The U.S. Transportation Department’s inspector general’s office formally investigated former Transportation Secretary Elaine Chao for potential violations of ethics rules and misuse of her position — and ultimately referred the case for criminal prosecution in late 2020.
The inspector general’s investigation focused, among other things, on how Chao — who is married to Senate Minority Leader Mitch McConnell, R-Ky. — may have aided her family’s shipping company, Foremost Group, which does significant business in China, according to a report that was publicly released this week.
Foremost Group is helmed by her father, James S.C. Chao, and her sister, Angela Chao. Neither Elaine Chao nor McConnell as a financial stake in the company, based on publicly available information and financial disclosure forms.
The inspector general’s investigation uncovered evidence “relating to potential ethics concerns arising from the actions” of Chao and certain members of her staff “under her direction,” including:
- Involving family members and personal events in her planned-but-cancelled November 2017 trip to China;
- Providing Transportation Department public affairs and media support to her father;
- Tasking political appointees with contacting the U.S. Department of Homeland Security about a work permit application from a foreign college student who received philanthropic support from the Chao family and interviewed Chao’s father with the goal of sharing “his story with Chinese millennials”;
- Devoting departmental resources and staff time to tasks for Chao “that appear to be personal in nature.”
Concerning the aborted visit to China, the inspector general’s report said, among other things, that Transportation Department staff “arranged logistical support” for members of Chao’s family who were expected to join her on the trip. The report also said some events on the preliminary itinerary appeared connected to either her family’s shipping company or a Chao family foundation.
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As for the media support provided to Chao’s father, the inspector general’s report said that included instances in which departmental staff “were directed to help promote” his biography.
The inspector general’s office determined in late 2019 that a formal investigation was warranted concerning Chao’s possible misuse of her position in former President Donald Trump’s administration, according to a letter Deputy Inspector General Mitch Behm sent this week to the chairman of the U.S. House of Representatives’ Committee on Transportation and Infrastructure.
The findings of the ensuing investigation were sent to the U.S. Attorney’s Office for the District of Columbia and the U.S. Department of Justice’s Public Integrity Section in December 2020, but both agencies declined to prosecute the matter, according to Behm.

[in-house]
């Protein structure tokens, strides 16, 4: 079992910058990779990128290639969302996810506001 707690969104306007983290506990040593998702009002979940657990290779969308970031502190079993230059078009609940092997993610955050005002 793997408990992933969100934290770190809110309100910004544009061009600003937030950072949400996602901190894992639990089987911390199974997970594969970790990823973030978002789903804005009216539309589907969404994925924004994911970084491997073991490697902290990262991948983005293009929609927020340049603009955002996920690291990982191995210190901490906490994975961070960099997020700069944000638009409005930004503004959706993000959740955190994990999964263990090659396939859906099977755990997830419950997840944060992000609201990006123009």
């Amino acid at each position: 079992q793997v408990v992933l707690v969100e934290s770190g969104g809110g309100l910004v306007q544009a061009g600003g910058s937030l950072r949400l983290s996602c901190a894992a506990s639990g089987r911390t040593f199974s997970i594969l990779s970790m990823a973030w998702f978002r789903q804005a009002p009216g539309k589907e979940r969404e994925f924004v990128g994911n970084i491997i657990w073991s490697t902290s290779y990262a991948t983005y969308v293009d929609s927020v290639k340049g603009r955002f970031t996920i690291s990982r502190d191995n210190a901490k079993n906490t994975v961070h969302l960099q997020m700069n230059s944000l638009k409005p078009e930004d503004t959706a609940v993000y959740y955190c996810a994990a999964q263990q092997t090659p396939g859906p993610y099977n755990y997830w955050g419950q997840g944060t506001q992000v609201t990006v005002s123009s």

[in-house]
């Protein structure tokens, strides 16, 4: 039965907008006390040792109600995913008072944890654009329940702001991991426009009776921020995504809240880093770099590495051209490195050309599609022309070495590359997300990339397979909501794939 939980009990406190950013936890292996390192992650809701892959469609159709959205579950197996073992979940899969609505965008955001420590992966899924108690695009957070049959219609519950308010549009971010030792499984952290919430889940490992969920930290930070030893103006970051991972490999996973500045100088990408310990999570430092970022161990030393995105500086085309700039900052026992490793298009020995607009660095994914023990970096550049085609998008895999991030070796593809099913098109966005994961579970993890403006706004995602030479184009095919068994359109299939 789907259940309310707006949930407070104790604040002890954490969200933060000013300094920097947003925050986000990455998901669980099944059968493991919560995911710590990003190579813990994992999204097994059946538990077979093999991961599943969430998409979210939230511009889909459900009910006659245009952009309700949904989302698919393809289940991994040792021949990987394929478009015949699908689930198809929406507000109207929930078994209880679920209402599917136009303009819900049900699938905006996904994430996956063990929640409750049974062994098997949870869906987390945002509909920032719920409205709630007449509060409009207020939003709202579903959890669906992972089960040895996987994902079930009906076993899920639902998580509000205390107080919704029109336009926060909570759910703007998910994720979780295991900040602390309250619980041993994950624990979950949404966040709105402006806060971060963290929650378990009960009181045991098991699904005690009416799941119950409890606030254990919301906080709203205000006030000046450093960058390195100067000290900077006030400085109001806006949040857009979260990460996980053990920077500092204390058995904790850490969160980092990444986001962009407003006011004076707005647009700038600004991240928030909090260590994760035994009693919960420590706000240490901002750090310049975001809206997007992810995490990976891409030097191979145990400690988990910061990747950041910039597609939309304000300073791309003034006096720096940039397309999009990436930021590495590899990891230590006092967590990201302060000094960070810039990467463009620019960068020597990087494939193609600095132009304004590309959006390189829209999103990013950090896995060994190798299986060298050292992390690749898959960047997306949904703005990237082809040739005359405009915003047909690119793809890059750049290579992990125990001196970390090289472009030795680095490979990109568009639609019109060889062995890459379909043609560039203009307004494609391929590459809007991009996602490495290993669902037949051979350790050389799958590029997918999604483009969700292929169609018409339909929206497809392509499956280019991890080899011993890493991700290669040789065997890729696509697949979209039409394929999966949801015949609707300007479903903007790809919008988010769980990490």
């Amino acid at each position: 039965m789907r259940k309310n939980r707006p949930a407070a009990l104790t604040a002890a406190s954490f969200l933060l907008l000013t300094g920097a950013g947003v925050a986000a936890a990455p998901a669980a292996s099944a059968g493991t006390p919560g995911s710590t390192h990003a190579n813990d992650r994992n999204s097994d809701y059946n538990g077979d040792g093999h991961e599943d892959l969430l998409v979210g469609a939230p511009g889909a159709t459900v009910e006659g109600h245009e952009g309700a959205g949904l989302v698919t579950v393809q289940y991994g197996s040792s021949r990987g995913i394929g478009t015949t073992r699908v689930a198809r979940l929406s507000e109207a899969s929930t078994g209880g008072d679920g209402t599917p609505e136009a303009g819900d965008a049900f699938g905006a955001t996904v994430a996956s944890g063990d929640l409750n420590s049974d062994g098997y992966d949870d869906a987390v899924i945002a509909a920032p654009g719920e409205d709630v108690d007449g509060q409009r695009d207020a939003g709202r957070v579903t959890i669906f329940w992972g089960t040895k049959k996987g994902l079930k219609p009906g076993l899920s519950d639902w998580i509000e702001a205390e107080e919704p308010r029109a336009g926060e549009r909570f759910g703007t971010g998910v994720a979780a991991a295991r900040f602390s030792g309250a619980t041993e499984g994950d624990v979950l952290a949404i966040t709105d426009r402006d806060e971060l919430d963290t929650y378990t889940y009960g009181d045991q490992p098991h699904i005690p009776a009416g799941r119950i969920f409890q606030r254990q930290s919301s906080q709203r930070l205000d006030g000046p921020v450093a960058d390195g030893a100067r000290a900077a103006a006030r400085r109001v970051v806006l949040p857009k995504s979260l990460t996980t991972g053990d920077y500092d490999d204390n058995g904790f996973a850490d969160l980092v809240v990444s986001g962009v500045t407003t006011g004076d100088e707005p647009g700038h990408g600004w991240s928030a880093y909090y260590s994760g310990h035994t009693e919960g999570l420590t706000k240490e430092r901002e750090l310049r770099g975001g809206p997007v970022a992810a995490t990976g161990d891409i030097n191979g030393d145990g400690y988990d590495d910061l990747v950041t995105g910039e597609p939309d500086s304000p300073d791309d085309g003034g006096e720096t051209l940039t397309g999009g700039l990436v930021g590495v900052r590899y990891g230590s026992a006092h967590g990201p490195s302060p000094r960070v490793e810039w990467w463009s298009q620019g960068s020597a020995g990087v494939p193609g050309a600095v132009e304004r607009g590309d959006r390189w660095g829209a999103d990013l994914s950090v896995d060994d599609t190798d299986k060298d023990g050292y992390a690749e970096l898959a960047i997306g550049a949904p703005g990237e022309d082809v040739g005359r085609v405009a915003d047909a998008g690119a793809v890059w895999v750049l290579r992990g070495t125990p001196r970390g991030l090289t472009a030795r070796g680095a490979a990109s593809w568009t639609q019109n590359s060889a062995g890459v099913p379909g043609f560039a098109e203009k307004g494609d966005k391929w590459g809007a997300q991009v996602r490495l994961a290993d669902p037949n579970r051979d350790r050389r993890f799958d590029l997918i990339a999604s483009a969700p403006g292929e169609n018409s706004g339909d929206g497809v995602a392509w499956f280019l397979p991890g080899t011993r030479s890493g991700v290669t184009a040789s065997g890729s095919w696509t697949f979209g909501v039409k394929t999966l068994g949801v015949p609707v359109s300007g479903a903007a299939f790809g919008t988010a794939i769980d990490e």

The U.S. Attorney’s Office said there “may be ethical and/or administrative issues to address but there is not predication to open a criminal investigation,” the report states.
The inspector general’s office offered Chao the opportunity to weigh in on the ethics-related issues it was investigating but was told she had nothing to add beyond a prior memorandum that said: “No matter how much success she has achieved in her own career, Secretary Chao, like many Asian Americans, has never forgotten her roots as an Asian American immigrant and the appreciation she feels for her parents, who have worked so hard and sacrificed so much …”
The memo also stressed that demonstrating respect for one’s parents is an important value in Asian communities and said Chao “enhances her reputation and advances the interests of the Department by strengthening her effectiveness … as a representative of the Federal Government to Asian cultural communities” by publicly expressing filial piety and “taking advantage of reasonable opportunities to include her father in ceremonial functions.”
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Chaoresigned as transportation secretary in early January, not long before her tenure originally was slated to end, in the wake of the violent, pro-Trump riot at the U.S. Capitol on Jan. 6, which she called an “entirely avoidable event” and said in a statement: “As I’m sure is the case with many of you, it has deeply troubled me in a way that I simply cannot set aside.”
The inspector general’s office determined in late 2019 that there wasn’t a sufficient basis to formally investigate federal grant money that went to Kentucky during Chao’s tenure as the head of the Transportation Department. (Kentuckians’ access to Chao had been scrutinized in past news reporting.)
Reach reporter Morgan Watkins: 502-582-4502; [email protected]; Twitter: @morganwatkins26.